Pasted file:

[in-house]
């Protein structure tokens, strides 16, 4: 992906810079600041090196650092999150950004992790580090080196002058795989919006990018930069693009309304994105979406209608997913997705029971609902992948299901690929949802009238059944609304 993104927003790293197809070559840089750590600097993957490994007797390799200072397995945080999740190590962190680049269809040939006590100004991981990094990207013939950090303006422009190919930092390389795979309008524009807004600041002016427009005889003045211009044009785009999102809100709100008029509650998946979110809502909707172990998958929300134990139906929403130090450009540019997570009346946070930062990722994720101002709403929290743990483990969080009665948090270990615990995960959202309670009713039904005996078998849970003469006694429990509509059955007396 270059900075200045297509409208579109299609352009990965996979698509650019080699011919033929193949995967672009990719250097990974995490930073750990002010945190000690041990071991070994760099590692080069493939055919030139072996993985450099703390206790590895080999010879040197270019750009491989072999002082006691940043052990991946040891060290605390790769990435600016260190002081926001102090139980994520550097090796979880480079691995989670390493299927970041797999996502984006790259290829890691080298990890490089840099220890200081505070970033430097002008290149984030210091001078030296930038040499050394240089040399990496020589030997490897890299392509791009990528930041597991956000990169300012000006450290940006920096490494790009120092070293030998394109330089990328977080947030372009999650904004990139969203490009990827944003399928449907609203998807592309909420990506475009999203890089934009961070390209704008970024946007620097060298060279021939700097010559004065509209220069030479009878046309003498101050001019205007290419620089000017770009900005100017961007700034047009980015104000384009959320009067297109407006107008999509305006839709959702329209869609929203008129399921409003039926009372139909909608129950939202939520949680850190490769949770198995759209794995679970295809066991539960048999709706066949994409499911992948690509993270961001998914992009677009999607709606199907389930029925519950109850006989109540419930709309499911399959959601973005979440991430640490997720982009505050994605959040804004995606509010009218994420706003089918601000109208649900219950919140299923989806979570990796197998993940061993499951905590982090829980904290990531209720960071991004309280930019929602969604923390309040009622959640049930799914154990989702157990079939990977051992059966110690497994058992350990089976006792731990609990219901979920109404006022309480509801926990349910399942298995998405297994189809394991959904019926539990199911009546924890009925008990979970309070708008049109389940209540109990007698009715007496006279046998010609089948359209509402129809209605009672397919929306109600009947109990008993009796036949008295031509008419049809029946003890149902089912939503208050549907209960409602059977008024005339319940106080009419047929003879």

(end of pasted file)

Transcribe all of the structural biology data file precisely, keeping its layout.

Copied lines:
[in-house]
């Protein structure tokens, strides 16, 4: 992906810079600041090196650092999150950004992790580090080196002058795989919006990018930069693009309304994105979406209608997913997705029971609902992948299901690929949802009238059944609304 993104927003790293197809070559840089750590600097993957490994007797390799200072397995945080999740190590962190680049269809040939006590100004991981990094990207013939950090303006422009190919930092390389795979309008524009807004600041002016427009005889003045211009044009785009999102809100709100008029509650998946979110809502909707172990998958929300134990139906929403130090450009540019997570009346946070930062990722994720101002709403929290743990483990969080009665948090270990615990995960959202309670009713039904005996078998849970003469006694429990509509059955007396 270059900075200045297509409208579109299609352009990965996979698509650019080699011919033929193949995967672009990719250097990974995490930073750990002010945190000690041990071991070994760099590692080069493939055919030139072996993985450099703390206790590895080999010879040197270019750009491989072999002082006691940043052990991946040891060290605390790769990435600016260190002081926001102090139980994520550097090796979880480079691995989670390493299927970041797999996502984006790259290829890691080298990890490089840099220890200081505070970033430097002008290149984030210091001078030296930038040499050394240089040399990496020589030997490897890299392509791009990528930041597991956000990169300012000006450290940006920096490494790009120092070293030998394109330089990328977080947030372009999650904004990139969203490009990827944003399928449907609203998807592309909420990506475009999203890089934009961070390209704008970024946007620097060298060279021939700097010559004065509209220069030479009878046309003498101050001019205007290419620089000017770009900005100017961007700034047009980015104000384009959320009067297109407006107008999509305006839709959702329209869609929203008129399921409003039926009372139909909608129950939202939520949680850190490769949770198995759209794995679970295809066991539960048999709706066949994409499911992948690509993270961001998914992009677009999607709606199907389930029925519950109850006989109540419930709309499911399959959601973005979440991430640490997720982009505050994605959040804004995606509010009218994420706003089918601000109208649900219950919140299923989806979570990796197998993940061993499951905590982090829980904290990531209720960071991004309280930019929602969604923390309040009622959640049930799914154990989702157990079939990977051992059966110690497994058992350990089976006792731990609990219901979920109404006022309480509801926990349910399942298995998405297994189809394991959904019926539990199911009546924890009925008990979970309070708008049109389940209540109990007698009715007496006279046998010609089948359209509402129809209605009672397919929306109600009947109990008993009796036949008295031509008419049809029946003890149902089912939503208050549907209960409602059977008024005339319940106080009419047929003879």